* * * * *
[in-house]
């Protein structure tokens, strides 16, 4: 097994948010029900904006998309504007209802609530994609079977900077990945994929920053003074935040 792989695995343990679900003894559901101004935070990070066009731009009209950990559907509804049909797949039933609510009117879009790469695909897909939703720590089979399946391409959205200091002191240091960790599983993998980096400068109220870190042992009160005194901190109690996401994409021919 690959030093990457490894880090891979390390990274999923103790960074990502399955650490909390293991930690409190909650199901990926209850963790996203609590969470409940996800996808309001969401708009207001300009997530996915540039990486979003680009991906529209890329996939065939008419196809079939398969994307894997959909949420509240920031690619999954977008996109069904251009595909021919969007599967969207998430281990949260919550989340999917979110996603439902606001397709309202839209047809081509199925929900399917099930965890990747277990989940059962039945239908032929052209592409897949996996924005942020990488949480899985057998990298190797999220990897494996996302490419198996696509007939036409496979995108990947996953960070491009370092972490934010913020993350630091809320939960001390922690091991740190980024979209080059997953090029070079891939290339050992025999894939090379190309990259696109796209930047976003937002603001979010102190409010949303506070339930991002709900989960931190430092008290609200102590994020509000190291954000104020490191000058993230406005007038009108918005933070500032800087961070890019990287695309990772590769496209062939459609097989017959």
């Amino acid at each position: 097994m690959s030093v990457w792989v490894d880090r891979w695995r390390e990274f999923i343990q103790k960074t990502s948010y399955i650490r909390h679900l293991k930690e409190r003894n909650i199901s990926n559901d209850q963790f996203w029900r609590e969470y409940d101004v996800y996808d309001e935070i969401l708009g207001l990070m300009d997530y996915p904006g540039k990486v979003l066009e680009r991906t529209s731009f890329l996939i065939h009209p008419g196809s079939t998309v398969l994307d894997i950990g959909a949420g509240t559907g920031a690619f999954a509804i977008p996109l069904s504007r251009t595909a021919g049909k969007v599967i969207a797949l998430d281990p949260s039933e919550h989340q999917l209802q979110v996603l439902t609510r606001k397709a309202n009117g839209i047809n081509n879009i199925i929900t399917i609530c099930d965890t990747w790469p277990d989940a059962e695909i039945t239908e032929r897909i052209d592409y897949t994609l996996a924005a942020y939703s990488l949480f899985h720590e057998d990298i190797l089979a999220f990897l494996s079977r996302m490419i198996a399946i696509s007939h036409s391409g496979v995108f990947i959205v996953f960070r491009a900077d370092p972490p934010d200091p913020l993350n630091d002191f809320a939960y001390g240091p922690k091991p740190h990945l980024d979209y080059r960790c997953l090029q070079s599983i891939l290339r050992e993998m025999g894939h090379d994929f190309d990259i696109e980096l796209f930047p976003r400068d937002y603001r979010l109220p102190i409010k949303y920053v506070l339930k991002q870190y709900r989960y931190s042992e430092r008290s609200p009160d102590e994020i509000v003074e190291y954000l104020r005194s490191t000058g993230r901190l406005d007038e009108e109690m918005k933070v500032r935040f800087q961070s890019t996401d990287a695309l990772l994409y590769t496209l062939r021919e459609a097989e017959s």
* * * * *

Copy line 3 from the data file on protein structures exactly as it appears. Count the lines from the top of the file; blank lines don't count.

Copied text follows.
């Amino acid at each position: 097994m690959s030093v990457w792989v490894d880090r891979w695995r390390e990274f999923i343990q103790k960074t990502s948010y399955i650490r909390h679900l293991k930690e409190r003894n909650i199901s990926n559901d209850q963790f996203w029900r609590e969470y409940d101004v996800y996808d309001e935070i969401l708009g207001l990070m300009d997530y996915p904006g540039k990486v979003l066009e680009r991906t529209s731009f890329l996939i065939h009209p008419g196809s079939t998309v398969l994307d894997i950990g959909a949420g509240t559907g920031a690619f999954a509804i977008p996109l069904s504007r251009t595909a021919g049909k969007v599967i969207a797949l998430d281990p949260s039933e919550h989340q999917l209802q979110v996603l439902t609510r606001k397709a309202n009117g839209i047809n081509n879009i199925i929900t399917i609530c099930d965890t990747w790469p277990d989940a059962e695909i039945t239908e032929r897909i052209d592409y897949t994609l996996a924005a942020y939703s990488l949480f899985h720590e057998d990298i190797l089979a999220f990897l494996s079977r996302m490419i198996a399946i696509s007939h036409s391409g496979v995108f990947i959205v996953f960070r491009a900077d370092p972490p934010d200091p913020l993350n630091d002191f809320a939960y001390g240091p922690k091991p740190h990945l980024d979209y080059r960790c997953l090029q070079s599983i891939l290339r050992e993998m025999g894939h090379d994929f190309d990259i696109e980096l796209f930047p976003r400068d937002y603001r979010l109220p102190i409010k949303y920053v506070l339930k991002q870190y709900r989960y931190s042992e430092r008290s609200p009160d102590e994020i509000v003074e190291y954000l104020r005194s490191t000058g993230r901190l406005d007038e009108e109690m918005k933070v500032r935040f800087q961070s890019t996401d990287a695309l990772l994409y590769t496209l062939r021919e459609a097989e017959s």